GVCA supports hiring a broad range of skills in new oil and gas liaison | PostIndependent.com
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GVCA supports hiring a broad range of skills in new oil and gas liaison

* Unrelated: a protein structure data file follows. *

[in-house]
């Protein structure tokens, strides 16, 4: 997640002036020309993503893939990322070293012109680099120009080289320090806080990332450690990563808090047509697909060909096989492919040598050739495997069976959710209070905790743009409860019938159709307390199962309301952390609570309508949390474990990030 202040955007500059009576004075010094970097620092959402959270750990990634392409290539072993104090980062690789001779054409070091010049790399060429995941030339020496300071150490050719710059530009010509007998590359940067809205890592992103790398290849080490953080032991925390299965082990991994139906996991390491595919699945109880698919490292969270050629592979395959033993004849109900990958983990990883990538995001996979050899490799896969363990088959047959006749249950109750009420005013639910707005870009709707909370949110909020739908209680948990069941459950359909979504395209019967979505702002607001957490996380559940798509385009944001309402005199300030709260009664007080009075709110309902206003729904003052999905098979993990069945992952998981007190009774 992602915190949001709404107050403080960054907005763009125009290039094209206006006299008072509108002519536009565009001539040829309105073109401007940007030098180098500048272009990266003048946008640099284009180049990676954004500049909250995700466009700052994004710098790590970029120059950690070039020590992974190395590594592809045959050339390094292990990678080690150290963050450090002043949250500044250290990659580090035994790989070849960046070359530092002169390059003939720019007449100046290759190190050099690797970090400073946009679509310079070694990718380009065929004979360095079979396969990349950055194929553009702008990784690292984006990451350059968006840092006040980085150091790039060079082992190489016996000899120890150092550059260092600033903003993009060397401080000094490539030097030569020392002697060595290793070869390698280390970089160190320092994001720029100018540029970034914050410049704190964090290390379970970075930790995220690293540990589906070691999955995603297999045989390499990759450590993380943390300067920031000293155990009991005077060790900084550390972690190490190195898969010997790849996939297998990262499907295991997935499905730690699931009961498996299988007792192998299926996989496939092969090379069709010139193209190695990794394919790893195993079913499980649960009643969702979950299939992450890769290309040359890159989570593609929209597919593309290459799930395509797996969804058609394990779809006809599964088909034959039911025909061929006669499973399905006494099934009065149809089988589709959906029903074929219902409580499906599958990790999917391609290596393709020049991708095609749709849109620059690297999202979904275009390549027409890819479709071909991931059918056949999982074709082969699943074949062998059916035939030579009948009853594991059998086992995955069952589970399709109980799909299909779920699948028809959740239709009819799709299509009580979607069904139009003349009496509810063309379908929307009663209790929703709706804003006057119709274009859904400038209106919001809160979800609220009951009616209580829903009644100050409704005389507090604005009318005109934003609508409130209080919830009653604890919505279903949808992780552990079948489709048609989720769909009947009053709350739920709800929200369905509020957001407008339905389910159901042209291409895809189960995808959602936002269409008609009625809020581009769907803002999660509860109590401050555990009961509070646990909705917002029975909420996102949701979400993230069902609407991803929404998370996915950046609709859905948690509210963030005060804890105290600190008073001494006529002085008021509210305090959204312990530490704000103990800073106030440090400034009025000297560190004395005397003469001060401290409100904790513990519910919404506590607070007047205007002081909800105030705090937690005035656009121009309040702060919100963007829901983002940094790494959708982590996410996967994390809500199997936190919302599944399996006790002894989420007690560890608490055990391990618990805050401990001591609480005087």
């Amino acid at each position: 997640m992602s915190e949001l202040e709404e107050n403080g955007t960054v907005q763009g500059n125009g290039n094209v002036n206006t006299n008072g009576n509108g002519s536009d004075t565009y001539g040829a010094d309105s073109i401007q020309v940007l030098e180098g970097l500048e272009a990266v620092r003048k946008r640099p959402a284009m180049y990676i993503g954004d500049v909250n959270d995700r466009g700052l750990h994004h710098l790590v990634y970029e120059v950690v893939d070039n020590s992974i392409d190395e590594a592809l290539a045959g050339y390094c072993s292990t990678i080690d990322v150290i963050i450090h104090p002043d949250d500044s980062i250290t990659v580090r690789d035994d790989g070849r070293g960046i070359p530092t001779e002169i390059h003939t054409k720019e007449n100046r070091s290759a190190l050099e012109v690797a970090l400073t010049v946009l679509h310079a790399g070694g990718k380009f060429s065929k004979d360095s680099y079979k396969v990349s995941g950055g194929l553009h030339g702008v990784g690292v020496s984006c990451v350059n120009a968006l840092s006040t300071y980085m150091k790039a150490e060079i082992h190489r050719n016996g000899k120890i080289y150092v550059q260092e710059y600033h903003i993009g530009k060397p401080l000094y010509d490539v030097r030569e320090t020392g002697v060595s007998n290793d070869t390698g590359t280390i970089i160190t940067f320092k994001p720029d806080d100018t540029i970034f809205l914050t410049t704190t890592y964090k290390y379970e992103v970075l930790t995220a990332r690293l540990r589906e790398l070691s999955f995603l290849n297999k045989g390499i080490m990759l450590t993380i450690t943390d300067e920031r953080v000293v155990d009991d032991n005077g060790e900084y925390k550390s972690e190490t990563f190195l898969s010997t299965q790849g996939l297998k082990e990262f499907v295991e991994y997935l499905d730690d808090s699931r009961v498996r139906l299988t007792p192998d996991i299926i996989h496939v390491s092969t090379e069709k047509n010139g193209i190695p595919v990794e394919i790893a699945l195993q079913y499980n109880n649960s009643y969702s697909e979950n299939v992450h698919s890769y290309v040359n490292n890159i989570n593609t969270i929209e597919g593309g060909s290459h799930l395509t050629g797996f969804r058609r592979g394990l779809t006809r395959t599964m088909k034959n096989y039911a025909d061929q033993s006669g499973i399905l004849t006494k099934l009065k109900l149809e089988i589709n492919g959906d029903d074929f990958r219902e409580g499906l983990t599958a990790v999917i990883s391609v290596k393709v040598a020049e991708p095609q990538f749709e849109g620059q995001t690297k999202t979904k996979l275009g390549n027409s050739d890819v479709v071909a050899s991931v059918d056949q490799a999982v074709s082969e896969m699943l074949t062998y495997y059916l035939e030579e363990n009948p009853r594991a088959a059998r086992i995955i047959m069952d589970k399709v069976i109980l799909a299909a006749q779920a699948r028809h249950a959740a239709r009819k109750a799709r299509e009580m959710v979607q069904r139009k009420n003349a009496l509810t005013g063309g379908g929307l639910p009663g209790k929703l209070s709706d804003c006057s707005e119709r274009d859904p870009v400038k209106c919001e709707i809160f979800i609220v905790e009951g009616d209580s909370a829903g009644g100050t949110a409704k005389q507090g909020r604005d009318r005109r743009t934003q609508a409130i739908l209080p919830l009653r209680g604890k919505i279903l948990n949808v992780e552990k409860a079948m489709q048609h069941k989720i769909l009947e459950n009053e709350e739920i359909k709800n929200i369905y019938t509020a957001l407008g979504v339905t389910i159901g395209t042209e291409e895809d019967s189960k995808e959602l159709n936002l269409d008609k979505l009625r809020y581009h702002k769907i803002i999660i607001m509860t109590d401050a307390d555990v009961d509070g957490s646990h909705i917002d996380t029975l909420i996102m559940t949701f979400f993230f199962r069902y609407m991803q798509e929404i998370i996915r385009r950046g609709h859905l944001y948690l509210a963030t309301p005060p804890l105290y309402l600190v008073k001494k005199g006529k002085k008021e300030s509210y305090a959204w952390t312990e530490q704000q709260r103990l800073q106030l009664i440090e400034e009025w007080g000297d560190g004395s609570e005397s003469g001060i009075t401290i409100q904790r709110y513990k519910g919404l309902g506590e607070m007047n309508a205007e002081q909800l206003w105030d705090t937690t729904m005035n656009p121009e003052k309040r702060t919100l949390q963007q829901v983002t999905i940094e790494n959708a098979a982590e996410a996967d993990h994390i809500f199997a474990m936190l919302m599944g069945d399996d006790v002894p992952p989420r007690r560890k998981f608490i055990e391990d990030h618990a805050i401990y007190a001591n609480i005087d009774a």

The Grand Valley Citizens Alliance (GVCA) has a good idea who the next Garfield County oil and gas liaison shouldn’t be. They don’t want a public relations person. Duke Cox read a letter sent to the board of county commissioners last week to the Energy Advisory Board (EAB) Thursday night in Rifle outlining what skills that person should have.The oil and gas liaison acts as an intermediary between citizens and the industry and represents county government. The Garfield County position has seen several turnovers in staff since its inception three years ago. The last person to hold the job this year left after a few months to take a more lucrative position in the oil and gas industry.Cox, who heads up the oil and gas activist group, said the person who gets the job should work well with people, have a working knowledge of the industry and be good at mediating.”Over the past several years, there have been a high number of complaints from impacted individuals who must receive some meaningful response from the county,” the letter read.GVCA has acted as a support group for residents in areas heavily impacted by gas drilling, notably south of Silt and Rifle, who have experienced issues with noise, dust, traffic and odors.Acting liaison and assistant county manager Jesse Smith said the commissioners will “reconsider” the position at their regular meeting Monday. He said the job will be widely advertised and a selection committee will include two members of the EAB.”In reading the GVCA letter, I don’t know how the implication came that we are only interested in a public relations person,” he said. “We want a person with strong organizational and communication skills, a good facilitator with mediation skills … who is able to work with a broad part of the community in an equitable way.”EAB member Duane Guettler asked if the county could pay a higher salary, perhaps $70,000, to entice someone to stay in the job. In 2006 the position was budgeted to pay approximately $65,000 in wages.Smith said if the wage were increased beyond what was budgeted, “You run the risk of blowing the whole pay (level) in the county. You can’t offer $100,000 because no one in the county makes $100,000.”Besides the liaison, a part-time clerical support and a part-time field inspector are also budgeted, Smith said.Contact Donna Gray: 945-8515, ext. 16605dgray@postindependent.com


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